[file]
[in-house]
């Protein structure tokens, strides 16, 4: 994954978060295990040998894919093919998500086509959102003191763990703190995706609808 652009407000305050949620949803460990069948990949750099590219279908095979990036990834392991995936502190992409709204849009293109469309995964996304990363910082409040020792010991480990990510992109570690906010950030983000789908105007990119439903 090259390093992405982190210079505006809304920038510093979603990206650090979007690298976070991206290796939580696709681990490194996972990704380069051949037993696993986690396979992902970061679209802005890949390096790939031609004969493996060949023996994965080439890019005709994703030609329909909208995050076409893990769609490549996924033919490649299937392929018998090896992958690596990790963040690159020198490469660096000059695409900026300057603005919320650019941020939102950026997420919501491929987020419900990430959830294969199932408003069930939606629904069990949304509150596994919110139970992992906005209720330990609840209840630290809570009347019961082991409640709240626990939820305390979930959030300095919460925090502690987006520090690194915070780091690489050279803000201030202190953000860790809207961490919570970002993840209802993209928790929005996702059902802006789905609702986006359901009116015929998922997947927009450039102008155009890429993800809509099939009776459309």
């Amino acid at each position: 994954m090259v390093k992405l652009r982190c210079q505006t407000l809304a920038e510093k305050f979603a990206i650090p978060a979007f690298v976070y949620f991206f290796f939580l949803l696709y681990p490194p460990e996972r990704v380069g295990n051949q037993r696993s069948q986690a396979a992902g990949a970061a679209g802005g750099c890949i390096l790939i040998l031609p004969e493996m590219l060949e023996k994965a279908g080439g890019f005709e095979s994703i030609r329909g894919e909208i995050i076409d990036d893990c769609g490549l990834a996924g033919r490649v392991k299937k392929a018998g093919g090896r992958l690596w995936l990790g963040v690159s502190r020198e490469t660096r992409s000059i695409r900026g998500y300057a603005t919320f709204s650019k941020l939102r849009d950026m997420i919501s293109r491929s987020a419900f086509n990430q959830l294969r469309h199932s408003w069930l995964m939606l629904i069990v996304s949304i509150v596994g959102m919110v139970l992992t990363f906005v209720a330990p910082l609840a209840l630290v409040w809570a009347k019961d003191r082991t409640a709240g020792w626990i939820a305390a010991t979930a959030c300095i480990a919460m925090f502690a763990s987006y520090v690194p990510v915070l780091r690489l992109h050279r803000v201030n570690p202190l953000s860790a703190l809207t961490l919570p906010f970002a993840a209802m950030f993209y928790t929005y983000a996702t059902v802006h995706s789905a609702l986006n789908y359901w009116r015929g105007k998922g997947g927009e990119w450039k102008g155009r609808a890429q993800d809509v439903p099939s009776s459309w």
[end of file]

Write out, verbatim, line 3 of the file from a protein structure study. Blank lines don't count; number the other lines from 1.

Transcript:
């Amino acid at each position: 994954m090259v390093k992405l652009r982190c210079q505006t407000l809304a920038e510093k305050f979603a990206i650090p978060a979007f690298v976070y949620f991206f290796f939580l949803l696709y681990p490194p460990e996972r990704v380069g295990n051949q037993r696993s069948q986690a396979a992902g990949a970061a679209g802005g750099c890949i390096l790939i040998l031609p004969e493996m590219l060949e023996k994965a279908g080439g890019f005709e095979s994703i030609r329909g894919e909208i995050i076409d990036d893990c769609g490549l990834a996924g033919r490649v392991k299937k392929a018998g093919g090896r992958l690596w995936l990790g963040v690159s502190r020198e490469t660096r992409s000059i695409r900026g998500y300057a603005t919320f709204s650019k941020l939102r849009d950026m997420i919501s293109r491929s987020a419900f086509n990430q959830l294969r469309h199932s408003w069930l995964m939606l629904i069990v996304s949304i509150v596994g959102m919110v139970l992992t990363f906005v209720a330990p910082l609840a209840l630290v409040w809570a009347k019961d003191r082991t409640a709240g020792w626990i939820a305390a010991t979930a959030c300095i480990a919460m925090f502690a763990s987006y520090v690194p990510v915070l780091r690489l992109h050279r803000v201030n570690p202190l953000s860790a703190l809207t961490l919570p906010f970002a993840a209802m950030f993209y928790t929005y983000a996702t059902v802006h995706s789905a609702l986006n789908y359901w009116r015929g105007k998922g997947g927009e990119w450039k102008g155009r609808a890429q993800d809509v439903p099939s009776s459309w």